Science is, and must be, much more than providing the best response to the latest call for proposals or, for more mature and influential scientists, participating in writing the text for that call. Science once again needs champions who are scientists — champions who will make the pitch for funding new inventions or advancing the fight against hazards that impact humanity. If scientists can explain why science matters with the accuracy, enthusiasm, promise, and capability of people like Millikan, they can compel decision makers to provide support.

Certainly there is self-interest in this activity. Scientists love science. They love to be paid to practice science and love to have the funding to make incredible scientific advances. But just as Robert Millikan did, scientists must elevate their efforts to bring greater benefits to the world. Millikan's passion attracted a faculty who were willing to risk oblivion by leaving established positions on the East Coast, San Francisco, and Europe for the orange groves of Pasadena. He brought his enthusiasm to bear on physics, aeronautics, and the exploration of the universe. Along the way, he built a considerable university, but he never made that his primary goal — it was just one of the things that would help make the science happen. For promoters of science, that is one of the great challenges. Successful advocacy without excessive self-interest equals championship.

But responding to calls for proposals that are intended to compare the ideas and capabilities of scientists who are very much alike will never be adequate for this new age. And yet that is what scientists are trained to do in graduate school. This book is intended to help increase any scientist's ability to make the case for excitement and bring decision makers and colleagues along to become a part of doing great things. Our goal is to unleash a little of Robert Millikan's spirit in all of us. We can be better at convincing our sponsors, our management, and our collaborators that there is much, much more to be accomplished. We can all be champions of science.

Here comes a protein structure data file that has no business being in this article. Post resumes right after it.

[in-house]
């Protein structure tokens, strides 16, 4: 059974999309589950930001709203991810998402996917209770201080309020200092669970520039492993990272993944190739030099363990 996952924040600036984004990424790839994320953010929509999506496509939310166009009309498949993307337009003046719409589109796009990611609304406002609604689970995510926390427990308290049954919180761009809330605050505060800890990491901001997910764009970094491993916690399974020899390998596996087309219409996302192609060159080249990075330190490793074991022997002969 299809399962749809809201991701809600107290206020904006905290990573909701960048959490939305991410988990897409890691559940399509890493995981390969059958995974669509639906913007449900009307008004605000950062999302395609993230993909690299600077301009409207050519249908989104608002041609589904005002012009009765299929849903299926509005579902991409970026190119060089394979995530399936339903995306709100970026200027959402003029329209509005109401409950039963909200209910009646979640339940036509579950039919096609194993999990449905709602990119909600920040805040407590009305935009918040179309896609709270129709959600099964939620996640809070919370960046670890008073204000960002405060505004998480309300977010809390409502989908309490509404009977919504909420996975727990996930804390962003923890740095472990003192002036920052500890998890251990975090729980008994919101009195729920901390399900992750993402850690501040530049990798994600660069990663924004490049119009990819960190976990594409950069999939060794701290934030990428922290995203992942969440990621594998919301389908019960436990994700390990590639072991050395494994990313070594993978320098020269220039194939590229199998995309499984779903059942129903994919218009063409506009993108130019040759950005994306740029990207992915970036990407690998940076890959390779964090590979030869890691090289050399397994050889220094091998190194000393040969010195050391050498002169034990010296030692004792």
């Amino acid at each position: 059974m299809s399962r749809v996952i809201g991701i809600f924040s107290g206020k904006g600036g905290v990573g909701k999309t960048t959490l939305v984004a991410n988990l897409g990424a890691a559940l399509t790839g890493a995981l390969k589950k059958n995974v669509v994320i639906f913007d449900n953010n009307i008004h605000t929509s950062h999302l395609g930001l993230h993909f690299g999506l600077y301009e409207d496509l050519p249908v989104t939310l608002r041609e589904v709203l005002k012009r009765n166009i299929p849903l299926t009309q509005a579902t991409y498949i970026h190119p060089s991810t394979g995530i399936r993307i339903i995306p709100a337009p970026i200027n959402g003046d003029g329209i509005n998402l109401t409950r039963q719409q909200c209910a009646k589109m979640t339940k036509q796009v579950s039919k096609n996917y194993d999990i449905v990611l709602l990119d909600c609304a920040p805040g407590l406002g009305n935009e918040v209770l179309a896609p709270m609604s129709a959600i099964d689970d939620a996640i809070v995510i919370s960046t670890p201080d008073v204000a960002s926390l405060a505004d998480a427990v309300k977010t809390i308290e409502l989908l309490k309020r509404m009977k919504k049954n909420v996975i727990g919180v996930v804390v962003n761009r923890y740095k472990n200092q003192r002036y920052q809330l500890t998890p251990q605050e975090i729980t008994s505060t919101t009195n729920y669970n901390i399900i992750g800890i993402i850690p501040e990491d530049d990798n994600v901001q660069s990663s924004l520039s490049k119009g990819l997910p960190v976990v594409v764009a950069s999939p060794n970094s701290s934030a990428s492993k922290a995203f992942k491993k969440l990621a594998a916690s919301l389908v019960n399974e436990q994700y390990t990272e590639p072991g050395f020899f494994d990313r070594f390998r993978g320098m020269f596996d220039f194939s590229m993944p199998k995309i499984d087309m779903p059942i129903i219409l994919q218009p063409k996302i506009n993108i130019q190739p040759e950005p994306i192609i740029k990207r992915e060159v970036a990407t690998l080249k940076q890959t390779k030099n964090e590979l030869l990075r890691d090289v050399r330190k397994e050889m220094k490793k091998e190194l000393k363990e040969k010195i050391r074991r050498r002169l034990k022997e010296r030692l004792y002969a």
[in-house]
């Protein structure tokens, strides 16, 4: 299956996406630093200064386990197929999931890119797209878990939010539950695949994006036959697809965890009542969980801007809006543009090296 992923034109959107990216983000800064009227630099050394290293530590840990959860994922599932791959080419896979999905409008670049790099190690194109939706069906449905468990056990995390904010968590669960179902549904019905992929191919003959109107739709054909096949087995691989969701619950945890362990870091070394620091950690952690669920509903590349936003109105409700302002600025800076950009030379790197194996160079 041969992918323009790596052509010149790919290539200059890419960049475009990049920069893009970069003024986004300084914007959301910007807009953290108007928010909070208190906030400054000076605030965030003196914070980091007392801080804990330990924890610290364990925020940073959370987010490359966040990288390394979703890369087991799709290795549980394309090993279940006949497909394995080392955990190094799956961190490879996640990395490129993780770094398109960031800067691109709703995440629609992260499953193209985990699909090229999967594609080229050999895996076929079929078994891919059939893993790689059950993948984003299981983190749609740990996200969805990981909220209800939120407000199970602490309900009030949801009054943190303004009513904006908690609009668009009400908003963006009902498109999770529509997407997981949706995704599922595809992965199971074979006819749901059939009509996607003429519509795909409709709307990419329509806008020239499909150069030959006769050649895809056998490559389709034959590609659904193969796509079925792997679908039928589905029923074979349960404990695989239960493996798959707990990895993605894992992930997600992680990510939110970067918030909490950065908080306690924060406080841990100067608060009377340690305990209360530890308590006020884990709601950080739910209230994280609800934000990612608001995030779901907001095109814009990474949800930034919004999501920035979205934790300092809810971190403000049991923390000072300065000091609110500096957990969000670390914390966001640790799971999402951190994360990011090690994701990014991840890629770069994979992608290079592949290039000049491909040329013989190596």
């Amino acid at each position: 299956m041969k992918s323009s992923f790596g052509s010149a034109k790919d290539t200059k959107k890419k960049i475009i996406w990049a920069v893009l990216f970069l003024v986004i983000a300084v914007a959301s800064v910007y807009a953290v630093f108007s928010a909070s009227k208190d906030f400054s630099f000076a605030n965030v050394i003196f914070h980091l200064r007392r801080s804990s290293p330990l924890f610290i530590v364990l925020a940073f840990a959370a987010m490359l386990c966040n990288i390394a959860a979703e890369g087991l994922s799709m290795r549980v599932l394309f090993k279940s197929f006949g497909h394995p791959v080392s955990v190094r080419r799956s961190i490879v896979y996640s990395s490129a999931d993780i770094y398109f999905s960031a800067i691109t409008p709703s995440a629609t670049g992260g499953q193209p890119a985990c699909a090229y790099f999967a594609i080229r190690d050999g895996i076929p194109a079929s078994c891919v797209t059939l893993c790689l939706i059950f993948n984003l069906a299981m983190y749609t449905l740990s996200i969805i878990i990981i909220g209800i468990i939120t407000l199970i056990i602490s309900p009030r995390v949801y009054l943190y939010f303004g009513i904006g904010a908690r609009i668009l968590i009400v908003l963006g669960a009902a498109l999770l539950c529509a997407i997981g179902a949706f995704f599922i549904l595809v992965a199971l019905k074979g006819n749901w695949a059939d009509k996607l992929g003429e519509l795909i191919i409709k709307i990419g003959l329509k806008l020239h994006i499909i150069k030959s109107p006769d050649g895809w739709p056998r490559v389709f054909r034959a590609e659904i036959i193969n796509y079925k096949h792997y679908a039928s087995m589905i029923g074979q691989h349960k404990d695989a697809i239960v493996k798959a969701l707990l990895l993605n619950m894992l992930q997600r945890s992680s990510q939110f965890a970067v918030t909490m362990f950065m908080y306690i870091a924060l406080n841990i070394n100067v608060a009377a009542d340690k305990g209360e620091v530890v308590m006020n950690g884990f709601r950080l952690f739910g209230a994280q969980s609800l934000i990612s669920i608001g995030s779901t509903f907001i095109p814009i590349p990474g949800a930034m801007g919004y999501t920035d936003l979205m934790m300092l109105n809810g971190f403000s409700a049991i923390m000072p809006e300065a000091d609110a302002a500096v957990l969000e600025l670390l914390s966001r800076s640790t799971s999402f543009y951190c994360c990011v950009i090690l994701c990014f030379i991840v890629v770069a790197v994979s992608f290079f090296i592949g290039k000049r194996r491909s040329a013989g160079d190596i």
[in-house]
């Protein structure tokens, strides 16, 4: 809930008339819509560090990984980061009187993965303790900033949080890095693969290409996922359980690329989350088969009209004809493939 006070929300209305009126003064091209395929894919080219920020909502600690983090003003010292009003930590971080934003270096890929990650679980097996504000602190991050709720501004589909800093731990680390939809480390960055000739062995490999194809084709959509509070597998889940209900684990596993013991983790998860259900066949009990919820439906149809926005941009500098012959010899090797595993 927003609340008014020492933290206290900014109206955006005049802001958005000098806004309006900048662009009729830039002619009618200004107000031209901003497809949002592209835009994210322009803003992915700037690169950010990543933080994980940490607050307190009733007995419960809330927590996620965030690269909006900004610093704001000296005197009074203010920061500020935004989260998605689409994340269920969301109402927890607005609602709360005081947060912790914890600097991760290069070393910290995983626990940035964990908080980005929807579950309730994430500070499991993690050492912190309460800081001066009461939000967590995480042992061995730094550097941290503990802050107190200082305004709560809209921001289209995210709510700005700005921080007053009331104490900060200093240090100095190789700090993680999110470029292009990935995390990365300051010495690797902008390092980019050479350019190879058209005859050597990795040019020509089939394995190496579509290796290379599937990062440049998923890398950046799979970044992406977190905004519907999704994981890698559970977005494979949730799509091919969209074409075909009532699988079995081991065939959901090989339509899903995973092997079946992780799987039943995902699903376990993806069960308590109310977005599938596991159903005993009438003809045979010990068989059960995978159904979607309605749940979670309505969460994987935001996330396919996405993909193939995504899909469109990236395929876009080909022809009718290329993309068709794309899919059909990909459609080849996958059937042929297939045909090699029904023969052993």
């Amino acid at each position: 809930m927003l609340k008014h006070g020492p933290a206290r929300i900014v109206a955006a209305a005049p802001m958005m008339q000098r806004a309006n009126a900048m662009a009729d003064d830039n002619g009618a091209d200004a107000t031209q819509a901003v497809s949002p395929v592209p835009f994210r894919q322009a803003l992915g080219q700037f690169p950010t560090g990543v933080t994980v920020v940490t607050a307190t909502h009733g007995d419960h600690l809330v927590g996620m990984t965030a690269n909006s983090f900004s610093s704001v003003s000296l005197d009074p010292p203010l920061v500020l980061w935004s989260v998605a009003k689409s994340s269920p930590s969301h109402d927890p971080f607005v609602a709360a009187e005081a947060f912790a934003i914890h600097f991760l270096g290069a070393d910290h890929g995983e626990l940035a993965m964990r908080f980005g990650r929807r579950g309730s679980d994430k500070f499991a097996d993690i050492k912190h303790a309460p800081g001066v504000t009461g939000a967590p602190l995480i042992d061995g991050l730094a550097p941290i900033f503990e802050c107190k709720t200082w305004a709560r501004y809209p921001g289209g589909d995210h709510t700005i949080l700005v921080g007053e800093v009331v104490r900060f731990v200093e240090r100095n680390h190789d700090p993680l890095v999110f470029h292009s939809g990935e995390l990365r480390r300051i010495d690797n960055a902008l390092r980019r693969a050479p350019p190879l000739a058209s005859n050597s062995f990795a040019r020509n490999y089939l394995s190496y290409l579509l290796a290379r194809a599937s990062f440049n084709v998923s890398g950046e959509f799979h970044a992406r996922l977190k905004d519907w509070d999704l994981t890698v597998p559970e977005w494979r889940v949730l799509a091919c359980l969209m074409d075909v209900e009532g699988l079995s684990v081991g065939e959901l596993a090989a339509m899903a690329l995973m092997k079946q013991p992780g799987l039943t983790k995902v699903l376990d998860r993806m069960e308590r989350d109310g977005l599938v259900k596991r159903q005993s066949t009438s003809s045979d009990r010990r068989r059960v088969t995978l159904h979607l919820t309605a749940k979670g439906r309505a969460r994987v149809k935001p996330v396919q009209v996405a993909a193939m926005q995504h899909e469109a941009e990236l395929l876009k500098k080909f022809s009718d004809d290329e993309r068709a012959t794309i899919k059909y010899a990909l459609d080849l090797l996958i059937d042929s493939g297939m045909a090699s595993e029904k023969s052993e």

Robert Millikan spent more than a decade building a new institution, drawing together a community of like-minded scientists, gaining support from new sources, and creating scientific advances on a scale and level of impact much larger than what he saw in the other universities of his day.

While we hope that this book inspires some of you to take on enormous scientific crusades, you are more likely to pull it from the shelf for the common task of preparing to influence someone who can help you advance science that you believe is important. This book is not about communicating science to the general public. It's about motivating the decision makers and colleagues who can help support, fund, and implement your work. We think you will find our advice useful when talking to a program manager at a science agency, but we see greater value in helping you talk to less technical audiences, like the leaders of your organization, philanthropists, investors, industry partners, politicians, or government planners. The concepts in Championing Science will also help you communicate effectively with colleagues in your own field or from different disciplines.

This book is a comprehensive guide to helping students and scientists build vital communication, influence, and emotional intelligence skills. We introduce and build on a five slide approach as a foundation for succinct communication. Through instruction, interviews, and examples, you will learn that inspiring decision makers to act requires extracting the essence, crafting key messages, simplifying visuals, bridging paradigm gaps, and creating compelling narratives. In the last chapter, we reinforce our principles for championing science through the story of Vannevar Bush's transformation of the relationship between government and scientists, the first medical application of accelerator mass spectrometry, and the arranged marriage between Caltech and MIT, which led to the discovery of gravity waves.

We have structured Championing Science in four parts:

1. Fundamental Concepts for Championing Science

2. Mechanics of Championing Science

3. Honing Your Communication, Influence, and Emotional Intelligence Skills

4. Applying the Championing Science Skills

Rather than take a sequential walk through the subject, we highlight the most important aspects of championing science first and then add more detail and examples to help you understand and master these principles.

What's at stake if you don't become a better communicator? The scientific contribution you are poised to make could be left to someone else or, worse, never happen at all. Your ideas are always in competition, and not just with other scientific developments but also with all the other things that decision makers could support with their money and influence. We want to help you carry your ideas across the finish line.